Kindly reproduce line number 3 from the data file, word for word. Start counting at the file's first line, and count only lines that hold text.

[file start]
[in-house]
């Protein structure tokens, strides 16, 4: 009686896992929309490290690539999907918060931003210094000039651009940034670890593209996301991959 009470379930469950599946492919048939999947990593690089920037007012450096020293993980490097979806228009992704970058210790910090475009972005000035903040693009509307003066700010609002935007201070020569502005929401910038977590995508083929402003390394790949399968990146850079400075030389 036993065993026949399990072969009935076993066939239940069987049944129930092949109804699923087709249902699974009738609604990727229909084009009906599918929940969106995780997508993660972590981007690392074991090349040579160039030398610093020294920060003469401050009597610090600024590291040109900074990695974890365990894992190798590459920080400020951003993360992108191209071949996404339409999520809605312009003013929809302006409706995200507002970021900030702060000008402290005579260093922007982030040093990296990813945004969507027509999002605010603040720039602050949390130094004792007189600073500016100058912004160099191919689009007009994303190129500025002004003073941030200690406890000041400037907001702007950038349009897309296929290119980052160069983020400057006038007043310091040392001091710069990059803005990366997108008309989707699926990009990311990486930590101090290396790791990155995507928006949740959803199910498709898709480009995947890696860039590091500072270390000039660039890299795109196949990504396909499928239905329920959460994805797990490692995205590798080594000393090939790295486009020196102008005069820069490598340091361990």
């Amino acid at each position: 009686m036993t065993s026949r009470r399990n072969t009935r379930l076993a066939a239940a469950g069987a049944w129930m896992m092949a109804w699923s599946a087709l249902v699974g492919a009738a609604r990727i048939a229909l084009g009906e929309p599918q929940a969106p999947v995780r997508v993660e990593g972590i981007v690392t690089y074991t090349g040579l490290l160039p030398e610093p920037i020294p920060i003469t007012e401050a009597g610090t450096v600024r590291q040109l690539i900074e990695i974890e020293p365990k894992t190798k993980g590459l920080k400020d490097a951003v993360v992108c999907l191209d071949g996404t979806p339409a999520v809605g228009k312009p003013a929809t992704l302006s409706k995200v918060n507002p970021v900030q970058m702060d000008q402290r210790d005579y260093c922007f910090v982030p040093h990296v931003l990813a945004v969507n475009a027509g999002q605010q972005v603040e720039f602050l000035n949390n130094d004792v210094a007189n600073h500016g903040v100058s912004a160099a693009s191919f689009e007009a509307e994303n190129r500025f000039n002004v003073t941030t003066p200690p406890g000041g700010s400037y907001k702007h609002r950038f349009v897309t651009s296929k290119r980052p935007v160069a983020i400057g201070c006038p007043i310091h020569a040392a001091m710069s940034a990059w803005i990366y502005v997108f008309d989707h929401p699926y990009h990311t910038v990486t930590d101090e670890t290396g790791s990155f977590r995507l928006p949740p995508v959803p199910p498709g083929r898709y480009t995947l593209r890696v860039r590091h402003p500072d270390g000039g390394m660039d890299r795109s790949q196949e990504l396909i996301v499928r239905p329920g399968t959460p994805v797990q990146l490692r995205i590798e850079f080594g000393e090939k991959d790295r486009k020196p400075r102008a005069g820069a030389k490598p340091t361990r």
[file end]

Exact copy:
């Amino acid at each position: 009686m036993t065993s026949r009470r399990n072969t009935r379930l076993a066939a239940a469950g069987a049944w129930m896992m092949a109804w699923s599946a087709l249902v699974g492919a009738a609604r990727i048939a229909l084009g009906e929309p599918q929940a969106p999947v995780r997508v993660e990593g972590i981007v690392t690089y074991t090349g040579l490290l160039p030398e610093p920037i020294p920060i003469t007012e401050a009597g610090t450096v600024r590291q040109l690539i900074e990695i974890e020293p365990k894992t190798k993980g590459l920080k400020d490097a951003v993360v992108c999907l191209d071949g996404t979806p339409a999520v809605g228009k312009p003013a929809t992704l302006s409706k995200v918060n507002p970021v900030q970058m702060d000008q402290r210790d005579y260093c922007f910090v982030p040093h990296v931003l990813a945004v969507n475009a027509g999002q605010q972005v603040e720039f602050l000035n949390n130094d004792v210094a007189n600073h500016g903040v100058s912004a160099a693009s191919f689009e007009a509307e994303n190129r500025f000039n002004v003073t941030t003066p200690p406890g000041g700010s400037y907001k702007h609002r950038f349009v897309t651009s296929k290119r980052p935007v160069a983020i400057g201070c006038p007043i310091h020569a040392a001091m710069s940034a990059w803005i990366y502005v997108f008309d989707h929401p699926y990009h990311t910038v990486t930590d101090e670890t290396g790791s990155f977590r995507l928006p949740p995508v959803p199910p498709g083929r898709y480009t995947l593209r890696v860039r590091h402003p500072d270390g000039g390394m660039d890299r795109s790949q196949e990504l396909i996301v499928r239905p329920g399968t959460p994805v797990q990146l490692r995205i590798e850079f080594g000393e090939k991959d790295r486009k020196p400075r102008a005069g820069a030389k490598p340091t361990r």